indian monuments,indian historical monuments,pictures of indian monuments,ancient indian monuments,indian monuments pictures,qutub minar,meenakshi temple



Adlaj Vav
Ajanta Caves
Amber Palace
Bandore Fort
Begampuri Masjid
Chennakeshava Temple
Chittaurgarh Fort
Churches of Goa
City Palace Jaipur
City Palace Udaipur
Ellora caves
Fatehpur Sikri
Ferozshah Kotla
Flora Fountain
Fort George
Hawa Mahal
Humayuns Tomb
Indian Museum Kolkata
Jantar Mantar
Kalinjar Fort
Karkala Temple
Karla Caves
Khirki Masjid
Konark Sun Temple
Meenakshi Temple
Monolith of Gommateshwara
Mysore Palace
Palitana Jain Temples
Qutab Minar
Rashtrapati Bhavan
Red Fort
The Dilwara Temples
Victoria Memorial
Indian Monuments

Bijai Mandal  



Built in : 14th century AD
Built by : Muhammad Bin Tughlaq
Location : Delhi


One can only speculate about the utility or the purpose for which Bijai Mandal was built. Muhammad Bin Tughlaq, the second ruler of the Tughlaq dynasty that ruled the Delhi Sultanate in the 14th century, built this intriguing structure. The building reflects the simplicity of style, which was the hallmark of the Tughlaqs.


The Bijai Mandal is an intriguing structure. It is neither a palace nor a tower in the true sense of the word. It is an oblong building with a number of rooms within it; at the rear end of the building, one can find an octagonal structure atop these rooms. The utility of this strange structure is unknown, but it is widely believed that it served as a watchtower or a mere pavilion for the people of the royal family to relax. It is also possible that Bijai Mandal was the base of a tower that was never built.

The Bijai Mandal belongs to the Indo-Islamic style of architecture, which developed in different parts of India subsequent to the advent of various Muslim rulers in the medieval period. The Indo-Islamic style is neither a local variant of Islamic art, nor a modification of Hindu art, but it is an assimilation of both the styles, though not always in an equal degree. It is so because each region in India has its own form of Indo-Islamic architecture, which varies from place to place and there is no standardization. On the other hand, Islamic art itself was a composite style, which had various Muslims influences—Turkish, Persian, and Arabic.

The Bijai Mandal is a good example of Indo-Islamic style. The use of the octagonal shape conforms to Islamic style, while the use of false arches is a local influence.


The Bijai Mandal is the architectural reflection of the Tughlaq dynasty, which ruled the Delhi Sultanate in the 14th century. The Tughlaq dynasty is known for their architectural prowess and they are credited with constructing a number of monuments in and around Delhi. The Bijai Mandal forms a part of the medieval city of Jahanpanah, which was built by Muhammad Bin Tughlaq. He had the city of Jahapanah enclosed within high walls to provide protection to the people. The citadel palace within the precincts of this city was extremely impressive and commanded a great view of the city. Ibn Batuta, the 14th-century Moorish traveler and chronicler of Mohammed Tughlaq, recorded the splendor of the Hazar Sutun Palace (thousand-pillared hall). Here Muhammad Tughlaq sat under a wooden canopy for public audience.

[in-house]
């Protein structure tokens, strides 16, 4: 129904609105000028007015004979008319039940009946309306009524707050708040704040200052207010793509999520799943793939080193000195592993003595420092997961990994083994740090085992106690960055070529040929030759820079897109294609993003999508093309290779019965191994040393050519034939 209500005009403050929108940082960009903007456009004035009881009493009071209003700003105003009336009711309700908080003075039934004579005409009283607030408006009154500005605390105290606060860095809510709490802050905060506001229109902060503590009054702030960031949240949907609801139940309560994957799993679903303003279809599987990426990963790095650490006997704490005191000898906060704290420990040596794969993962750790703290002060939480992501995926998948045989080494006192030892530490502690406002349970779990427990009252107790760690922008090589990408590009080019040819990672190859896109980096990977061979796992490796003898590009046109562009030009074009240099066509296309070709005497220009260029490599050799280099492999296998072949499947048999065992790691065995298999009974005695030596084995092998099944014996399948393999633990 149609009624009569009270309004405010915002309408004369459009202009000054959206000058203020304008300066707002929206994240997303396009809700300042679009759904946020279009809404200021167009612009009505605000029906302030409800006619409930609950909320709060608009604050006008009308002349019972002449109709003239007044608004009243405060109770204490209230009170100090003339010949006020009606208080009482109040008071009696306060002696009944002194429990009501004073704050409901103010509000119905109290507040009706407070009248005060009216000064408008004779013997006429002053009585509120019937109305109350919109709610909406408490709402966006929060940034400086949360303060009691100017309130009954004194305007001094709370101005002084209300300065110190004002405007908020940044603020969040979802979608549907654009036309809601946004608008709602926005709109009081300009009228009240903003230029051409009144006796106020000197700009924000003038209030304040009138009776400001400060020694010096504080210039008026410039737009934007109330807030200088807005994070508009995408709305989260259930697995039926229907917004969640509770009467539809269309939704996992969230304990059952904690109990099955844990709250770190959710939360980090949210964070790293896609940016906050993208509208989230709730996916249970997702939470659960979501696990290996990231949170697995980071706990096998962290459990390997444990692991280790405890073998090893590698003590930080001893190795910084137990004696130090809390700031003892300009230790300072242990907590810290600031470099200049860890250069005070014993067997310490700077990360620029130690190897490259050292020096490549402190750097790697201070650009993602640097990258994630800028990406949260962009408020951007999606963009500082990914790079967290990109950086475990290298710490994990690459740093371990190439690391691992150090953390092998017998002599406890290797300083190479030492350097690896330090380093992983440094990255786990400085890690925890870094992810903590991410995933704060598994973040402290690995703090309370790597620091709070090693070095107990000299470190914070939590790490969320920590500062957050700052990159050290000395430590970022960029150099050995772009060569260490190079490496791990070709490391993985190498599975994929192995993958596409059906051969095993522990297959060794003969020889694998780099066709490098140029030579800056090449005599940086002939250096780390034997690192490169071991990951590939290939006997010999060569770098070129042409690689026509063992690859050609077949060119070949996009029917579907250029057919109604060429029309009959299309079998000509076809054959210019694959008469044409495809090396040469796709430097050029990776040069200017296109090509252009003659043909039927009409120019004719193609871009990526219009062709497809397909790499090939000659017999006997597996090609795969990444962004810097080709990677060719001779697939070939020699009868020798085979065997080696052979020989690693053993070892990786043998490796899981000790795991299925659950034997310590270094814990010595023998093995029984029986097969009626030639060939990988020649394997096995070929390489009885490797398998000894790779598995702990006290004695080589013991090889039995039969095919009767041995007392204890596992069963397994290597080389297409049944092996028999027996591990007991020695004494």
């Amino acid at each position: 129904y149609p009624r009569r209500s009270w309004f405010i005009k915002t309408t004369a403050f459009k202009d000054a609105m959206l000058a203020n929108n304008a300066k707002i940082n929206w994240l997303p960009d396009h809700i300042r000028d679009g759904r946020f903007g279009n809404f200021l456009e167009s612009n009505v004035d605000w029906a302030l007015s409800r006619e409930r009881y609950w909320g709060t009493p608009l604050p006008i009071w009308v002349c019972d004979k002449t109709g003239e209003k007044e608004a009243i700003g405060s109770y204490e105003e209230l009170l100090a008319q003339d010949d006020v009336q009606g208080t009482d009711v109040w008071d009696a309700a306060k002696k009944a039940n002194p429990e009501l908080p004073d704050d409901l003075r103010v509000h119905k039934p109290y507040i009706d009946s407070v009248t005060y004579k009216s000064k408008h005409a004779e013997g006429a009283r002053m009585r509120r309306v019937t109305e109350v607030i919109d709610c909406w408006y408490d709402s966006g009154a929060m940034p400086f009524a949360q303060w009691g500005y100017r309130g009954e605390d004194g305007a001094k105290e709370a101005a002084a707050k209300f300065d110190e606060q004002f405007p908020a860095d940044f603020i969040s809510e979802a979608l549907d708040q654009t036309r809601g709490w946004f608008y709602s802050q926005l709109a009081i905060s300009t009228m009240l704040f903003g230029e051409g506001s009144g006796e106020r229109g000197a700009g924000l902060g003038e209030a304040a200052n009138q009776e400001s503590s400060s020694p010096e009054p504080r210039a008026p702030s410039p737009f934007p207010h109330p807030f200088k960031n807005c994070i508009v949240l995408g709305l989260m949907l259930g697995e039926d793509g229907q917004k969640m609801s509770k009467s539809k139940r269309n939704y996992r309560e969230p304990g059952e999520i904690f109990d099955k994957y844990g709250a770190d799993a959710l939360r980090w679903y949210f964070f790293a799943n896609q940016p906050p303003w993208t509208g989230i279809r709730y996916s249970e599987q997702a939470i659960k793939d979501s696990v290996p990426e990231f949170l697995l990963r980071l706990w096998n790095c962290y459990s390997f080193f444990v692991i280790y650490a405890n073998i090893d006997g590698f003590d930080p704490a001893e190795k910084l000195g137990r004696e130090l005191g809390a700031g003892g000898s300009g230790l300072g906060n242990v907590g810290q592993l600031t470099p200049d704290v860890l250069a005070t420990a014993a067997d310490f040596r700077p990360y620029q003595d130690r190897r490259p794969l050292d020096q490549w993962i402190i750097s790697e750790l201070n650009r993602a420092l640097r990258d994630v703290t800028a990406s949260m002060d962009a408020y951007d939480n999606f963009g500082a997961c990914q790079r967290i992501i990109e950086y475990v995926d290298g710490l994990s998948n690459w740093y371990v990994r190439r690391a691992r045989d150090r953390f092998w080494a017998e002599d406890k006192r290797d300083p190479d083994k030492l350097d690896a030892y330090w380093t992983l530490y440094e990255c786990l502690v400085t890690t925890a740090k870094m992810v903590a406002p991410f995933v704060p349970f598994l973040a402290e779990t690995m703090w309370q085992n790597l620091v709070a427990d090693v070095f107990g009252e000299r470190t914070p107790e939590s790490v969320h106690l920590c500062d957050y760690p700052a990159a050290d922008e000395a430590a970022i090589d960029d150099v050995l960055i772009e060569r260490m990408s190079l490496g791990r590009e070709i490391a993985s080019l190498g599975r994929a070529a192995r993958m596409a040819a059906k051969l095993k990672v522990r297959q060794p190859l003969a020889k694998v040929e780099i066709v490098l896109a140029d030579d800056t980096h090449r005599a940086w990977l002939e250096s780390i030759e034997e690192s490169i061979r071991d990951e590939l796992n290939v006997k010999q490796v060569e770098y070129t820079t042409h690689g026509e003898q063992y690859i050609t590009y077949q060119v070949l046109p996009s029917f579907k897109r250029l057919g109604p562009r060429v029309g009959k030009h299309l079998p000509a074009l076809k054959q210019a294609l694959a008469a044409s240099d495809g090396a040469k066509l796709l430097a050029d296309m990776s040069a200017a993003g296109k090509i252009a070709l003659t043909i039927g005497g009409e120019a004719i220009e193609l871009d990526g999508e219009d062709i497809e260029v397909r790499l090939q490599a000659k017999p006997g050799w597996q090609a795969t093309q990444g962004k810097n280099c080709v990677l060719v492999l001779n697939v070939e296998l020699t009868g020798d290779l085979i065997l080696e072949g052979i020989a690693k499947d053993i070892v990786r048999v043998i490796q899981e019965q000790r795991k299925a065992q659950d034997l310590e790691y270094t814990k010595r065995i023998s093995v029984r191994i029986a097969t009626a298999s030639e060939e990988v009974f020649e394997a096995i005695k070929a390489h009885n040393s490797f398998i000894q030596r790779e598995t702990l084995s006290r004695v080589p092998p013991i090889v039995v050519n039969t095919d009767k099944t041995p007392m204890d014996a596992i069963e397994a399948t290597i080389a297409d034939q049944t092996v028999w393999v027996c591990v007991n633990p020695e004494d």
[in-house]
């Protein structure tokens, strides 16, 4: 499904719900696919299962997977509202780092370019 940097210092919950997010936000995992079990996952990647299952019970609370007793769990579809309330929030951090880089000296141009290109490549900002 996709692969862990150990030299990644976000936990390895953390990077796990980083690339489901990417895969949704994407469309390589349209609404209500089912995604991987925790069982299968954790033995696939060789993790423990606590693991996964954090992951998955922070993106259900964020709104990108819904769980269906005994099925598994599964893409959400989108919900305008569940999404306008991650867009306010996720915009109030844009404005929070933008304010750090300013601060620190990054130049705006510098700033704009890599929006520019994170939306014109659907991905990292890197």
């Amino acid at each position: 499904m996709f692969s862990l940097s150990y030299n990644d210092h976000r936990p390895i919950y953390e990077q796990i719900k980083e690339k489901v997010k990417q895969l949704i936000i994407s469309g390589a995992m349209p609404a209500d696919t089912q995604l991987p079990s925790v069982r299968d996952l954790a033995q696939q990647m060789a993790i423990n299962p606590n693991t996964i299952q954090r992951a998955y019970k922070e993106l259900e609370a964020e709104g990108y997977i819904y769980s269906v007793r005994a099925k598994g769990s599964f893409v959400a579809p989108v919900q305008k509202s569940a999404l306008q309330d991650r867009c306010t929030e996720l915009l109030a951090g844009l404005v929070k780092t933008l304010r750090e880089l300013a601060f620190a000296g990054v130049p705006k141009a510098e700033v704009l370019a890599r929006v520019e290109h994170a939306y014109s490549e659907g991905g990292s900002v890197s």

This grand palace has since been destroyed and the whole complex reduced to mere unidentifiable ruins. Amongst these ruins is the Bijai Mandal, a small rubble-built octagonal structure atop a set of oblong rooms. The sloping path skirting the structure was possibly meant to carry the Sultan into the apartments. The rooms are now mere skeletons, but in the floor, one would not fail to notice two big holes, which were the royal vaults or the treasury. On a leveled platform in front of these rooms, one can see holes on paved stones in regular lines. These holes secured the wooden pillars in place and are now the only indications of the existence of a magnificent palace here. Ruins of some residential structures are to the east of this mound. They once formed part of the royal apartments.

The octagonal structure is now called Bijai Mandal. From its summit, Muhammad Tughlaq watched movements of his troops. It was an observation post of a considerable strategic importance. It could also have been the pavilion of winds, where the members of the royal family relaxed and enjoyed the panoramic view of the surroundings.


This monument is situated in the southern part of the city of Delhi. Travelers can reach the Bijai Mandal in many ways. They can either take local buses from various points within the city to reach this monument or they can hire auto-rickshaws and taxis for the purpose. One can take buses from the bus termini located at Kashmere Gate and Sarai Kale Khan to reach this monument.

Alchi Charminar Chittaurgarh Fort Jantar Mantar Adlaj Vav
Red Fort Khirki Masjid Churches of Goa Ferozshah Kotla Karla Caves
Agra-fort Bandore Fort City Palace Jaipur Begampuri Masjid Kalinjar Fort
Hawa Mahal Cellular-Jail Meenakshi Temple City Palace Udaipur Fatehpur Sikri
Bijai-Mandal Fort George The Dilwara Temples Bhojeshwar-Temple Mysore Palace
Ellora caves Flora Fountain Chennakeshava Temple Rashtrapati Bhavan Karkala Temple
Akbar-Tomb Qutab Minar Brihadeeswarar-Temple Konark Sun Temple Bada-imambada
Golconda-Fort Amber Palace Palitana Jain Temples Indian Museum Kolkata Victoria Memorial
Ajanta Caves Humayuns Tomb Monolith of Gommateshwara

 |Home | Contact Us | About Us | Feedback |Advertise with Us |